Study: Doctors mix up intestinal diseases 10% of the time
Posted on January 15, 2015 in Medical Malpractice
Some illnesses have similar symptoms, but are actually quite different. If a doctor confuses a patient’s actual disorder with another one, the patient may receive inappropriate medication or treatment that does nothing to restore them to health. In fact, they will likely get worse as their disease progresses unimpeded.
A new study suggests that doctors misdiagnose 10 percent of people with an inflammatory bowel disease, or IBD. Instead, they give patients a false diagnosis of irritable bowel syndrome, or IBS. These illnesses have similar symptoms, such as diarrhea, cramping and pain, at least in their early stages.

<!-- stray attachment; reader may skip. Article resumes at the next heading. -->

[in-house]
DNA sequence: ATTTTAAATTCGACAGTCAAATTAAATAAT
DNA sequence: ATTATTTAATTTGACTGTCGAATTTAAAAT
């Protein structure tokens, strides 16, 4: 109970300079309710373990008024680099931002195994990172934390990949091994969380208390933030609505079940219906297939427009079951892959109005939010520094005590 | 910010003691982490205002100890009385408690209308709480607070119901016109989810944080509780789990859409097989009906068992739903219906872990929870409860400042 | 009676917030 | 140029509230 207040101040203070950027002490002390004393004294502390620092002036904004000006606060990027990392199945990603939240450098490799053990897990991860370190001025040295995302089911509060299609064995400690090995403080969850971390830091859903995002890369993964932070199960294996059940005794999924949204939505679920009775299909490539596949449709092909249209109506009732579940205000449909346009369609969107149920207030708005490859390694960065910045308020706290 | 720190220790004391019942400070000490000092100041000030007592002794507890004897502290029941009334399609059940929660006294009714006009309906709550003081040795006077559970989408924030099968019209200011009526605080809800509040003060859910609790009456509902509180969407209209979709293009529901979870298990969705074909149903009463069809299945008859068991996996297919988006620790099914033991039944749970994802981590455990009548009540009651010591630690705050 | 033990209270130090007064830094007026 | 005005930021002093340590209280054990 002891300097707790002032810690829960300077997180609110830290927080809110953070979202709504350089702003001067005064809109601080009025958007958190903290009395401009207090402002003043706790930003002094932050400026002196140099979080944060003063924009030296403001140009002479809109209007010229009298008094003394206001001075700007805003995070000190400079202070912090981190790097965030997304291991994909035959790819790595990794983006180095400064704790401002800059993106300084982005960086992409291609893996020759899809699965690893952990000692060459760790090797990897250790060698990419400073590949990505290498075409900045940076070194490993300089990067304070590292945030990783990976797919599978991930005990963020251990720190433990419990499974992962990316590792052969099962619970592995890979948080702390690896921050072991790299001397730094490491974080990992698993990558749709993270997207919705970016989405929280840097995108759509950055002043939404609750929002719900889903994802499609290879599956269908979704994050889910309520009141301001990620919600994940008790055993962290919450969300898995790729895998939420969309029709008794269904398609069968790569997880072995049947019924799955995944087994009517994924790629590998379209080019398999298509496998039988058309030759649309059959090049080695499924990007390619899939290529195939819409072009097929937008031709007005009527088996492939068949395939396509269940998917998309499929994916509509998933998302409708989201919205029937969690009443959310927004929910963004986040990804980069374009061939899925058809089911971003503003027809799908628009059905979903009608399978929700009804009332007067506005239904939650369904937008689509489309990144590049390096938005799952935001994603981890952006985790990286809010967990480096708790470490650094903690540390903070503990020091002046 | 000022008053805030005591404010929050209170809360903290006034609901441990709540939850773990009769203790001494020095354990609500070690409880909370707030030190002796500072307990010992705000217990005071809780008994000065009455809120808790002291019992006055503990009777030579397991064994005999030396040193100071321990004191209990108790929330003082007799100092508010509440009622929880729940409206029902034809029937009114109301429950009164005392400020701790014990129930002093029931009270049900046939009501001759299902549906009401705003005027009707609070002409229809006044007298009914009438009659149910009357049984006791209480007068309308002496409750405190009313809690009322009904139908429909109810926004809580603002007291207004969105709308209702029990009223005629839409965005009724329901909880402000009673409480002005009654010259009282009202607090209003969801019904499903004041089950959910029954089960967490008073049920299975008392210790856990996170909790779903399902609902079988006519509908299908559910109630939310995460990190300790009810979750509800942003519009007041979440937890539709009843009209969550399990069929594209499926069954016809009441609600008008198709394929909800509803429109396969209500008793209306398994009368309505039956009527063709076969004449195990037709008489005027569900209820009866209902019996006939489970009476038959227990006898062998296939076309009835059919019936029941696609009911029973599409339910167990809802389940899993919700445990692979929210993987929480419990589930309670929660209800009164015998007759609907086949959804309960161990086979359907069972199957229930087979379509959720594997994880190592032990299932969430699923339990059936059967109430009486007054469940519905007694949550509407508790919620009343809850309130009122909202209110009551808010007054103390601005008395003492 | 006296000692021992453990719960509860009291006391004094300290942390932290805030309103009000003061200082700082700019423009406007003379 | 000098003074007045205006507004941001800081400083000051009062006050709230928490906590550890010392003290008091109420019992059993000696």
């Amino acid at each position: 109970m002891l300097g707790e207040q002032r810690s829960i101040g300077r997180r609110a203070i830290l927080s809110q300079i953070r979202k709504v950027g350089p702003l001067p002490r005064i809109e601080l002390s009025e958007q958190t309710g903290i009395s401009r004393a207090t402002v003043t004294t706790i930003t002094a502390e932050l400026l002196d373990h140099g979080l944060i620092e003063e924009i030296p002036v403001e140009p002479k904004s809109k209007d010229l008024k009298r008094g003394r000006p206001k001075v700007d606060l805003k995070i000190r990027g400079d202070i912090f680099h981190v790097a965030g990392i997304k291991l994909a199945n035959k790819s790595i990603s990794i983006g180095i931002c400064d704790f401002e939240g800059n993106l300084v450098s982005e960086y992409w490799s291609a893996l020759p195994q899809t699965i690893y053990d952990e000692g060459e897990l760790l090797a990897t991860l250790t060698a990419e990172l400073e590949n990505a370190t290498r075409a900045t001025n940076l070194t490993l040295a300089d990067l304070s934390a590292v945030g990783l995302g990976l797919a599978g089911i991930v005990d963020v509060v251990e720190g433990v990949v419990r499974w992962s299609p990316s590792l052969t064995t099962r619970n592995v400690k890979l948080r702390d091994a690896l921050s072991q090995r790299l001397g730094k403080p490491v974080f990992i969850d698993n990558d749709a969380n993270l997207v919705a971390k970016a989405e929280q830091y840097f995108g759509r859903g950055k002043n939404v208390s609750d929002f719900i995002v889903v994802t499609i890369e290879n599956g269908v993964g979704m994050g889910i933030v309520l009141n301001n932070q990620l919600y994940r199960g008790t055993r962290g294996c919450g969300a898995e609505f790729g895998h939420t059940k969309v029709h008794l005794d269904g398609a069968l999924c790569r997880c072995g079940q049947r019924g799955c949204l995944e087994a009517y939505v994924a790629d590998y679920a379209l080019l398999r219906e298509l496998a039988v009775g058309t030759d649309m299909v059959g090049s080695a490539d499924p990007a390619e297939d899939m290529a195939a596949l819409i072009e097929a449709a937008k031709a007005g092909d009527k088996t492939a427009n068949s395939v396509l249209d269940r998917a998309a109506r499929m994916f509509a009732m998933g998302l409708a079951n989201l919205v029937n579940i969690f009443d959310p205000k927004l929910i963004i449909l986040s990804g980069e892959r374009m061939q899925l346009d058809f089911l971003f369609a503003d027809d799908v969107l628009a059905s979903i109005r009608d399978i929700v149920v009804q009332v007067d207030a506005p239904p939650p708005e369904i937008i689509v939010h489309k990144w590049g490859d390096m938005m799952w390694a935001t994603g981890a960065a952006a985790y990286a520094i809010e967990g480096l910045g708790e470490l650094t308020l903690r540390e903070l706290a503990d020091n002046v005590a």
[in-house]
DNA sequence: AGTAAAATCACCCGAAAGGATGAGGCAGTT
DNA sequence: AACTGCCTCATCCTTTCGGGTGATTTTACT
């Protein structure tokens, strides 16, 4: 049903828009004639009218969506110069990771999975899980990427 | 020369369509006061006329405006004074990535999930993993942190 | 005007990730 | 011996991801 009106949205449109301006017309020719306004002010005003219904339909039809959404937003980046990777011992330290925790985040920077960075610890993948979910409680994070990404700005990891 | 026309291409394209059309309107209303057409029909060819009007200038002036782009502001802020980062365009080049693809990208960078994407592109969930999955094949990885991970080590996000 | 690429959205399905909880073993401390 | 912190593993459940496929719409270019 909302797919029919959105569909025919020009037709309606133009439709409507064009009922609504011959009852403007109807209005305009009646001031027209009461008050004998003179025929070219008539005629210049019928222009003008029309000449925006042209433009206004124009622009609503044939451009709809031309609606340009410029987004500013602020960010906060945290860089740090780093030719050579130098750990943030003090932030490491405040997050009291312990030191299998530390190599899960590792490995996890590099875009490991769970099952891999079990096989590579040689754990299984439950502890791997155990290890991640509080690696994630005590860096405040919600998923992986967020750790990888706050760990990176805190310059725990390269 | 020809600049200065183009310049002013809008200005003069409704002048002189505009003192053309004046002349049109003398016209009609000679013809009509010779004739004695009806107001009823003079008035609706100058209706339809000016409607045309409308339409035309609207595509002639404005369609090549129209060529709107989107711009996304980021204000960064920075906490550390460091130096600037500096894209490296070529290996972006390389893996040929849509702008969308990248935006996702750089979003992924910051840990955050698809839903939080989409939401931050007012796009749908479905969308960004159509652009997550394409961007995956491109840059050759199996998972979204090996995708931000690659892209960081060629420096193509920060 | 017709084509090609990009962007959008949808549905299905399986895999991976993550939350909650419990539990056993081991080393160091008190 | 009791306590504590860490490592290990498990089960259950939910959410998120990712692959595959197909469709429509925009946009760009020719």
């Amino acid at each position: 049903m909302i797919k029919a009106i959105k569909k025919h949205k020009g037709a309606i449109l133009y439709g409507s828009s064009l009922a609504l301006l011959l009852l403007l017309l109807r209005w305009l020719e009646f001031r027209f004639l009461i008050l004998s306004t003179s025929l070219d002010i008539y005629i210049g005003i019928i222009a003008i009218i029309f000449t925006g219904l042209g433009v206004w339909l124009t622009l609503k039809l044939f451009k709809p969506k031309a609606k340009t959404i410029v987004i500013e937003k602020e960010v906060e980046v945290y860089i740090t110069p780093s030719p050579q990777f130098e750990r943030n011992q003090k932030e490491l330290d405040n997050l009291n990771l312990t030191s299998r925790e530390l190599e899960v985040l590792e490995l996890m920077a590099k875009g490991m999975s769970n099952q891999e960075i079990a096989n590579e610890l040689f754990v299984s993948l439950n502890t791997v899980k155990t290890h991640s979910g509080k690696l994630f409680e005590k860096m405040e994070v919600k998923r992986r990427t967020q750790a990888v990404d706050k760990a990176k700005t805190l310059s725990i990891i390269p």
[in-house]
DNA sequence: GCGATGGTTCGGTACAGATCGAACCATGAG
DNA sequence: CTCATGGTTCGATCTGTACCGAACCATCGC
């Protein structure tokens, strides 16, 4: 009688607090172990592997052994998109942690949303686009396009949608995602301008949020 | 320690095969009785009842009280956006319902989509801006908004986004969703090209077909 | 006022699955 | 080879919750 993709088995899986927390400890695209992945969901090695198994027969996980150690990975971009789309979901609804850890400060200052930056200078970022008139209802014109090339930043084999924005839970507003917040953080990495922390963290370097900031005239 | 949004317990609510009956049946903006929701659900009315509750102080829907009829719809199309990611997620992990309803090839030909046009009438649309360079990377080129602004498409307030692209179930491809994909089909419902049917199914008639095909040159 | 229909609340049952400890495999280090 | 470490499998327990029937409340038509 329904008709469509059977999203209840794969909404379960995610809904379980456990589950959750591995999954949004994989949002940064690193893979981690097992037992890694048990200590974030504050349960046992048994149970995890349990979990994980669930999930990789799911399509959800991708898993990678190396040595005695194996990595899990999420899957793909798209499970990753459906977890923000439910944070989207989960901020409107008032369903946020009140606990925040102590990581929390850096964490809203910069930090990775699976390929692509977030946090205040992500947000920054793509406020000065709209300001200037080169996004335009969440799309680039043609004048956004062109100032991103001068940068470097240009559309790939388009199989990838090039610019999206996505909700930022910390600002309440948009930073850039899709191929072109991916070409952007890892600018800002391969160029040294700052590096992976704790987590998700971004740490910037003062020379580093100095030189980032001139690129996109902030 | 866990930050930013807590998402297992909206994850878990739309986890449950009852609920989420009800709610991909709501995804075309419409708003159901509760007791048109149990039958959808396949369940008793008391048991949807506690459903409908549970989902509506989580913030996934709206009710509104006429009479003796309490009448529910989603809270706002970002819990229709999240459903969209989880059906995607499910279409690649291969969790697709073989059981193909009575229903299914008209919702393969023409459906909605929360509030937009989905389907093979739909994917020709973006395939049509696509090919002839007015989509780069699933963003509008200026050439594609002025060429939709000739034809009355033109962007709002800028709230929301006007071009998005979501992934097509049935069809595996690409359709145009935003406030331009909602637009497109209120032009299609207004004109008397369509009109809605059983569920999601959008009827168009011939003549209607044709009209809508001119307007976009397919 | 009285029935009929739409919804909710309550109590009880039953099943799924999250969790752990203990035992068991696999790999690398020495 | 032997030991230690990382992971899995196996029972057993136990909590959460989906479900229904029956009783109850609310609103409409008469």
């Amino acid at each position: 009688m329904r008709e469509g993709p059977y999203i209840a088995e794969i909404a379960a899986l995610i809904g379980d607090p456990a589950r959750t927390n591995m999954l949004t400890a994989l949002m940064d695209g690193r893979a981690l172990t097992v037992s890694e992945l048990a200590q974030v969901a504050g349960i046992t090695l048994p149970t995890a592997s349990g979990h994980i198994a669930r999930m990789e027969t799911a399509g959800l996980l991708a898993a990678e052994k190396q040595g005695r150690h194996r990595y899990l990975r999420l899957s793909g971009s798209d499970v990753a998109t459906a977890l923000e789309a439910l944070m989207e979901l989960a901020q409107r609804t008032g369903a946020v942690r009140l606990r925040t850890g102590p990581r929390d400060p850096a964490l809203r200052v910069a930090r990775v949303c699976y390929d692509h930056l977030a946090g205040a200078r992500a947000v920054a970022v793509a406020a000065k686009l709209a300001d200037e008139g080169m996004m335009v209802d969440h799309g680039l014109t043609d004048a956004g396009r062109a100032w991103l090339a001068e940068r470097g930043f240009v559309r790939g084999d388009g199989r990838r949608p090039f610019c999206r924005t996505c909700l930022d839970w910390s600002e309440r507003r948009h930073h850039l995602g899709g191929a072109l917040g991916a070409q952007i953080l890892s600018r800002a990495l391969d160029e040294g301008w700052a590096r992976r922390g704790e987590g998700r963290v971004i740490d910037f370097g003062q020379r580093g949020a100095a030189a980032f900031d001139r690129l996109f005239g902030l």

However, later on, IBD illnesses like Crohn’s disease can cause life-threatening complications, and surgery on the patient’s intestines may be required. Obviously, patients would rather receive early intervention to avoid this stage, but that is not possible when their doctor misdiagnoses their IBD for IBS.
Because the difference between them can appear subtle, one may think doctors can be excused for making an error 10 percent of the time. But the study notes that physicians have been aware for some time that the diseases appear similar at first, which implies that caution should be applied when making a diagnosis. Also, the study says a test exists to help doctors distinguish between the illnesses.
One in 10 odds of getting your intestinal disease misdiagnosed sounds like poor odds, especially if this is due to a doctor’s insufficient attention to detail, or failure to order a necessary test.